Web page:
Single parents and unmarried parents who live together spend less on their children than married parents.
Over the past decade, more teens have attempted suicide. The trend has vexed researchers, but it's that much more difficult to determine whether a fictional TV show has had any role.
Most of the world might hate Trump, but in some places, based largely on his policies, there is hope and even admiration.
The typical American's annual household carbon footprint is over five times the world per capita average.
City rankings have become big business – but this expert thinks it's best to ignore them.
Climate change threatens the water supply of nations around the world. But it's difficult to measure whether a region has sufficient water to satisfy the people who live there. Could satellites help?
People living in rural and small town America have much at stake in the 2020 census. But census participation tends to be lower in rural areas.
South Africa’s data collection is constantly improving. That's especially true when it comes to metrics that weren't collected or were distorted for political purposes during apartheid.
Data analytics have played a role in elections for years. But today’s massive voter relationship management platforms use digital campaigning practices to take it to another level.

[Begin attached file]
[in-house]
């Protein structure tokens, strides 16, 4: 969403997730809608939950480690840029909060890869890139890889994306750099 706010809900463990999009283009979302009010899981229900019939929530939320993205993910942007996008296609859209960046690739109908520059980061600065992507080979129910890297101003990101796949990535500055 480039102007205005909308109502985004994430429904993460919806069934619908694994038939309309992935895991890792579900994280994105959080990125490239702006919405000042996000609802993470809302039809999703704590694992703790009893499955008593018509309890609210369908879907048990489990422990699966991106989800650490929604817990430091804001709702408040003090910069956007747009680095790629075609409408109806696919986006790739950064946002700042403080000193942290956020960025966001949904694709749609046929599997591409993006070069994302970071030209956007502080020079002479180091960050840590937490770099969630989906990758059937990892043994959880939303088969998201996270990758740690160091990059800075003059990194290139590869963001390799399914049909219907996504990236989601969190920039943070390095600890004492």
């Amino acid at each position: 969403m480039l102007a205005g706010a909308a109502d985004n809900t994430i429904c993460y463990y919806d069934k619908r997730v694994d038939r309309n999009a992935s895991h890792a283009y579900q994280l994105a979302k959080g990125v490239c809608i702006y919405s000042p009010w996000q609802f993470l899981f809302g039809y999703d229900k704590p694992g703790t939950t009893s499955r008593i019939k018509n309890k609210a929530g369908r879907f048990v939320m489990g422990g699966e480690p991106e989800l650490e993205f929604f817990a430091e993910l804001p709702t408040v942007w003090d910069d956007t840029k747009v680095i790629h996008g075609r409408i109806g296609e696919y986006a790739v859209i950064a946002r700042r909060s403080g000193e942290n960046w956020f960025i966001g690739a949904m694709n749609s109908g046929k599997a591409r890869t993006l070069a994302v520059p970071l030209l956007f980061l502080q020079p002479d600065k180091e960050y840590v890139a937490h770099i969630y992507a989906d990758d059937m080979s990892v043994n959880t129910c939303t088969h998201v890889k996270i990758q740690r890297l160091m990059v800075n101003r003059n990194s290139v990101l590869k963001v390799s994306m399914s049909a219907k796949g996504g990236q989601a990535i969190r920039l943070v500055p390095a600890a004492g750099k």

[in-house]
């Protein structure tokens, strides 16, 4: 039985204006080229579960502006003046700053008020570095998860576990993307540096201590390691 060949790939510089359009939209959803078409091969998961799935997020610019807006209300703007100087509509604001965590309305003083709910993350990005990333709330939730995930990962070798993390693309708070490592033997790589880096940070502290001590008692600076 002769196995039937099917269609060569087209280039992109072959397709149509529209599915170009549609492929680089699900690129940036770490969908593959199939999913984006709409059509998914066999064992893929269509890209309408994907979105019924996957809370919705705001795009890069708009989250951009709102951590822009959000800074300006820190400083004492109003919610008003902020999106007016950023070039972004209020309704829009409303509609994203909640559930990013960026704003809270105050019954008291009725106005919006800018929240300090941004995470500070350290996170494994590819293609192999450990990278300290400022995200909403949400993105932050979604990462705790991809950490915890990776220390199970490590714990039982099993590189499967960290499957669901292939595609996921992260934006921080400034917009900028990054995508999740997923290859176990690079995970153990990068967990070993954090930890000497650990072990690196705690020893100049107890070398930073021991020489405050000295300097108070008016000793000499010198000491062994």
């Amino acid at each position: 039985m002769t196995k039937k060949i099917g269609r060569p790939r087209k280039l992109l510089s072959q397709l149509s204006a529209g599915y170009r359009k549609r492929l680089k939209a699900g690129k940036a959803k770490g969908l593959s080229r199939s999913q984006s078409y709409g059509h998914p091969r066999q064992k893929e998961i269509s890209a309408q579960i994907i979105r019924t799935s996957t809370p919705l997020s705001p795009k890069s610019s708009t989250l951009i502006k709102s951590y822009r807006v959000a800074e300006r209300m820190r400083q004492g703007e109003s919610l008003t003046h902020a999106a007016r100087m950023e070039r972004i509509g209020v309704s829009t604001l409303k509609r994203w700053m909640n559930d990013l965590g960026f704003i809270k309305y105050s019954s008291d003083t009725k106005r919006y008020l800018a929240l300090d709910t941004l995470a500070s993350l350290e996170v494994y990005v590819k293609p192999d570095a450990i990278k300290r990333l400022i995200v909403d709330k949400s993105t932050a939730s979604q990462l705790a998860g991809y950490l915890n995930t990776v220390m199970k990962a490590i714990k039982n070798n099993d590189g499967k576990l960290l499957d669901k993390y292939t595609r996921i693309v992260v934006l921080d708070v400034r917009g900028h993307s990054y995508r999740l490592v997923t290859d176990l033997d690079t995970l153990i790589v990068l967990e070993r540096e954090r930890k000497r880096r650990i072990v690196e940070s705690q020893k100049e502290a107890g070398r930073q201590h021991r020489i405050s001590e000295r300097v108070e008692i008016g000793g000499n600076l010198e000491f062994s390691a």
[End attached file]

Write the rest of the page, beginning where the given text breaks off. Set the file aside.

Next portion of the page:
A recent public deliberation in British Columbia identified that access to government data should be managed carefully and efficiently.
A new project looks at the race of on-duty police officers and civilians involved in 917 fatal shootings in 2015.
A proposed bill would force tech companies to tell users how much their data is worth. But how can a single number capture data's power to predict your actions or sway your decisions?
Flint's highest recorded lead levels were typical for water systems that report problems. What's more, a number of cities haven't reported their lead issues.
Sharing data openly across regions and organisations can help to accelerate preparedness and responses to public health emergencies.
Organizations try to hide mistakes and evade responsibility, studies show. But two scholars analyzing militant and terrorist groups say they are willing to acknowledge their mistakes – sometimes.
US lawmakers and regulators are beginning to investigate big tech's growing power, but they need to look beyond size and into their very natures.
In the US, poverty is measured by income level. But that measure misses many other aspects of poverty – like unemployment, poor health and a lack of health insurance.
A study of over 700,000 state and local drug arrests shows that two out of three cases involve a small amount of illegal drugs.
The people who get the most out of self-tracking tend to be 'systematic thinkers' who search for meaning in patterns.
History shows that when government elites believe that there is a risk that they may lose control of the capital, they escalate targeted violence against civilians.